Effect of shear strain compatibility and incompatibility approaches in the design of high modulus columns against liquefaction: A case study in Christchurch, New Zealand


Demir S., ÖZENER P.

BULLETIN OF EARTHQUAKE ENGINEERING, 2022 (Journal Indexed in SCI) identifier identifier

  • Publication Type: Article / Article
  • Publication Date: 2022
  • Doi Number: 10.1007/s10518-022-01427-7
  • Title of Journal : BULLETIN OF EARTHQUAKE ENGINEERING
  • Keywords: High modulus columns, Liquefaction mitigation, Rammed aggregate piers, Soil improvement, Shear strain compatibility, CENTRAL BUSINESS DISTRICT, PERFORMANCE, MITIGATION, BRIDGES, DAMAGE

Abstract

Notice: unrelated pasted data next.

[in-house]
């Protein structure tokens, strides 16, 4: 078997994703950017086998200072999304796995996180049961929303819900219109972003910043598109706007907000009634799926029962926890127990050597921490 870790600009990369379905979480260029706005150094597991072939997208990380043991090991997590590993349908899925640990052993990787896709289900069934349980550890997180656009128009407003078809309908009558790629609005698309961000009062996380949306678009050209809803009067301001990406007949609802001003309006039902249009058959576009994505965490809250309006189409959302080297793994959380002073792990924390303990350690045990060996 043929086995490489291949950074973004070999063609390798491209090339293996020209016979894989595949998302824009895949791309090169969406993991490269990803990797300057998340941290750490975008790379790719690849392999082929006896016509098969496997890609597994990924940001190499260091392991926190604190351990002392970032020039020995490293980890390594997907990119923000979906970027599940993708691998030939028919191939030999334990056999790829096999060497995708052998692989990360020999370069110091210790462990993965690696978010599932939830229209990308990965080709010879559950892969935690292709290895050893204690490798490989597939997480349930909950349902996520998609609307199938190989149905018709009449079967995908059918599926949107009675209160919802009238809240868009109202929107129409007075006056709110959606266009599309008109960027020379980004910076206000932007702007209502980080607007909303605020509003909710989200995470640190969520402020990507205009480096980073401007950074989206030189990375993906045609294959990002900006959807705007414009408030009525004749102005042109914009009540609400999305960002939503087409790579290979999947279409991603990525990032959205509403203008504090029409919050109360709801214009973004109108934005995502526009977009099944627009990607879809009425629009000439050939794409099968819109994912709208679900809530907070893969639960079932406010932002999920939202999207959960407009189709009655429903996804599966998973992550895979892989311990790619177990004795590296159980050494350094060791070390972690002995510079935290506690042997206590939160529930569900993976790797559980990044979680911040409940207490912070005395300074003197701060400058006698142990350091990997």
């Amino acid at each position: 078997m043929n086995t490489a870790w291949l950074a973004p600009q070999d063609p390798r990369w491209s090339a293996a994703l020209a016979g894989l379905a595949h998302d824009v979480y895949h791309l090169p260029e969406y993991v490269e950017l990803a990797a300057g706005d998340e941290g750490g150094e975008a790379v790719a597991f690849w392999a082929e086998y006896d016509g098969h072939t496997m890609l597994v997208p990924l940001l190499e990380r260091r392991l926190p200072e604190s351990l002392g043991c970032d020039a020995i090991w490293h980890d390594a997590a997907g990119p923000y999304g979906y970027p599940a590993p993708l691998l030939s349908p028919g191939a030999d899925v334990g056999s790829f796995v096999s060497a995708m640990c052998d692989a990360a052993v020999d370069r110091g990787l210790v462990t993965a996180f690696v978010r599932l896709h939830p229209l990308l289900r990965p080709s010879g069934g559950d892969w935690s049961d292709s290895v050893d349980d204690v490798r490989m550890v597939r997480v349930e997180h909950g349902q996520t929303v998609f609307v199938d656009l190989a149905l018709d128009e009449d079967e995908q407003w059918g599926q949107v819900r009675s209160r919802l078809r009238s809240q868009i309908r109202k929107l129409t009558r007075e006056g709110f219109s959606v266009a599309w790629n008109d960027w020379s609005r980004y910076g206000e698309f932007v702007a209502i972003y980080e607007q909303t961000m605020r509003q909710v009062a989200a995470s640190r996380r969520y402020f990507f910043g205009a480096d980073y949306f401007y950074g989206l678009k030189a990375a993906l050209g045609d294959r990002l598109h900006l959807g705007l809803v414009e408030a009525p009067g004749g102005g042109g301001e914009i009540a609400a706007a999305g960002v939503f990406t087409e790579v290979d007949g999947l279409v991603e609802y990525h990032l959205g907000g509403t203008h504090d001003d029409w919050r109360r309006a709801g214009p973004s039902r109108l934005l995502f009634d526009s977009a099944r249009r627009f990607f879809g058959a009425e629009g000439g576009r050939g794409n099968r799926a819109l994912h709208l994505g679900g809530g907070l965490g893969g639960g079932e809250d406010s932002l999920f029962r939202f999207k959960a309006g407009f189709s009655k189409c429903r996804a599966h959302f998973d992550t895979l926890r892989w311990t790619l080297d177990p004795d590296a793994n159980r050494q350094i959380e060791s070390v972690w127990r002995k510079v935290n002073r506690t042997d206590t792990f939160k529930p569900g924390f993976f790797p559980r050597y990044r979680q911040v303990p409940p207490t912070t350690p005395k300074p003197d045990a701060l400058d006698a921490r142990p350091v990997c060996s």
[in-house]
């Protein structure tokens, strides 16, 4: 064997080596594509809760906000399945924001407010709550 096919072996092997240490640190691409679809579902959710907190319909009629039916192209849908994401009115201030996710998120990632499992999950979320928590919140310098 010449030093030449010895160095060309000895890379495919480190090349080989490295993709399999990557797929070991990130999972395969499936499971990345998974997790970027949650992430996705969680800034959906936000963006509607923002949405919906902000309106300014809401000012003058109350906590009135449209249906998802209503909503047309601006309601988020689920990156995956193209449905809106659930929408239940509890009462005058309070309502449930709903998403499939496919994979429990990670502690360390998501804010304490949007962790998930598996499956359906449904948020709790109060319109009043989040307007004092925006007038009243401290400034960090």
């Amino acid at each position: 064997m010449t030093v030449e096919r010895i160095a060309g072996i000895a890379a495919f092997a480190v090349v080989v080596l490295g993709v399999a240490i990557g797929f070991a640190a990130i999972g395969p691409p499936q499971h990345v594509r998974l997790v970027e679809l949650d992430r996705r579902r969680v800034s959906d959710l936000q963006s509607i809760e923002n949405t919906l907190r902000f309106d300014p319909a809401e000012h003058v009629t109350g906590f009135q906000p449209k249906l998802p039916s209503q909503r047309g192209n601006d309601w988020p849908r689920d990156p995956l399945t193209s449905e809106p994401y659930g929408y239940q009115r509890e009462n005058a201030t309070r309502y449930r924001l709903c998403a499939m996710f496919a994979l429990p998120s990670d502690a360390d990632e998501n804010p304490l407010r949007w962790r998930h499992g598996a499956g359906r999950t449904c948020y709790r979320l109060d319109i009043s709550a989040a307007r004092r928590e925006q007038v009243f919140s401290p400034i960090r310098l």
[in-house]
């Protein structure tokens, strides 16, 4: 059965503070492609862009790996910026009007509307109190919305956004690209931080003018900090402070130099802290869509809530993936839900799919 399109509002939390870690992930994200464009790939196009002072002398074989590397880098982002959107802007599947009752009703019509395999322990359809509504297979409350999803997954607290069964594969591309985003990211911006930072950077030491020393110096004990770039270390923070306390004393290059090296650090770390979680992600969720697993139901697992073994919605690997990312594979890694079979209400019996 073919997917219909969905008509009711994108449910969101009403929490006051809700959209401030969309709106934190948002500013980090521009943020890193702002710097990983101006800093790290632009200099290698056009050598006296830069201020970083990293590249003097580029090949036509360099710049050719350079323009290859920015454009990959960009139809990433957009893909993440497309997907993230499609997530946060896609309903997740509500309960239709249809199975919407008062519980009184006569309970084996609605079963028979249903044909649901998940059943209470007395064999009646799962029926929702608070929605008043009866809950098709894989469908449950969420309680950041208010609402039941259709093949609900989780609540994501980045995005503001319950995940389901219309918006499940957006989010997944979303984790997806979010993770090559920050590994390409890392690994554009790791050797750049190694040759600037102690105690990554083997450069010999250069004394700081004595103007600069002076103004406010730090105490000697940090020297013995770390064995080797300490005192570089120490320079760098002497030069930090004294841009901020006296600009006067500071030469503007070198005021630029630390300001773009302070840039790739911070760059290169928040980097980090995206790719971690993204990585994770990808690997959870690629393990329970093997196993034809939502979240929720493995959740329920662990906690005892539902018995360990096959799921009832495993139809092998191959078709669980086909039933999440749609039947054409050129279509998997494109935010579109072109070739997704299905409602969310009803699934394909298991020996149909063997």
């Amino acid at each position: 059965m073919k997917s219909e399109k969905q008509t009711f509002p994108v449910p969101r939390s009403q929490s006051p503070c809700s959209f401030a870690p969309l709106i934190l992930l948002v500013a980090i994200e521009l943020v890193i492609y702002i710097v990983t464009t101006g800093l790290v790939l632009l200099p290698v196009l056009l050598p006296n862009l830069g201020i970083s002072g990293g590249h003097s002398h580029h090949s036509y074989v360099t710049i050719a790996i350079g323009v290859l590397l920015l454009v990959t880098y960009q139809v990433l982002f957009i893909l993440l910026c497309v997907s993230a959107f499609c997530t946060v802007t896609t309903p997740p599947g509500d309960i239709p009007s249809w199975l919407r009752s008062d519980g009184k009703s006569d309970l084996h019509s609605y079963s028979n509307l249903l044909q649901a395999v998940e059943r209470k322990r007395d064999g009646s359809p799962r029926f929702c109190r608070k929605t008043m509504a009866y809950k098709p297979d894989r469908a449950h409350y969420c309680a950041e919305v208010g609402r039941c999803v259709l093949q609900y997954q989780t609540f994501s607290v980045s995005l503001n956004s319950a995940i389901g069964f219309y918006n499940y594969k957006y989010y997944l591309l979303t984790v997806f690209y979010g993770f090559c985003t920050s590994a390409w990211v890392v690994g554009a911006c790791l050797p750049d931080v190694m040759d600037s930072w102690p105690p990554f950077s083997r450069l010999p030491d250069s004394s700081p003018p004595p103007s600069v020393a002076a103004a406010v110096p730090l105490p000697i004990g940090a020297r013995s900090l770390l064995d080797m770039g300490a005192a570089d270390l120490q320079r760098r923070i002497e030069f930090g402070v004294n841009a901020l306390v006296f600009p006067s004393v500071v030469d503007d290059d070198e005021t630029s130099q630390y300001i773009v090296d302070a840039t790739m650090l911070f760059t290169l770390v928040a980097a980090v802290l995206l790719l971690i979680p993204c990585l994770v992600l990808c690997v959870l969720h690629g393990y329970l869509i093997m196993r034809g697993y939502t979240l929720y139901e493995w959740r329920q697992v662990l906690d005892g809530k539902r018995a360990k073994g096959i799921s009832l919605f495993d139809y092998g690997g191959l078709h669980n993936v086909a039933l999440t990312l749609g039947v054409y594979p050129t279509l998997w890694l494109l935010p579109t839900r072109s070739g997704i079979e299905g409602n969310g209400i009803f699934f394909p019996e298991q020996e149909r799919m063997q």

Nowadays, investigating the effectiveness of high modulus columns in liquefaction mitigation is one of the important tasks in earthquake geotechnical engineering. Although there is limited data from the field and laboratory to verify the performance of high modulus columns (HMCs), available case histories, physical model tests, and reliable numerical methods provide important information in order to analyze the role of HMCs in liquefaction mitigation. In this paper, the seismic performance of a liquefied site improved with rammed aggregate piers (RAPs) is investigated through the results of a full-scale field test. Results of cone penetration test (CPT) and cross-hole shear wave velocity (V-s) test before and after RAP treatment at the test site are assessed to achieve properties of the natural (unimproved) soil, RAP, and the surrounding (improved) soil. The effectiveness of RAPs in liquefaction mitigation is evaluated in terms of pre-and post-improvement factor of safeties against liquefaction, liquefaction-induced deformations, and ground failure indices, which are calculated using shear strain compatibility and incompatibility approaches. The research results showed that RAPs exhibit a satisfying performance when computations are made considering shear strain compatibility in the computation of seismic shear stress reduction factor. On the contrary, the effectiveness of RAPs during the shear strain incompatibility approach is significantly smaller than the ones computed from the current design method based on shear strain compatibility approach. The findings of this study provide a basis for the performance-based ground improvement design through HMCs to mitigate soil liquefaction and also extend knowledge about HMC-improved seismic soil response by presenting the results of liquefaction vulnerability parameters before and after soil improvement of a field test study.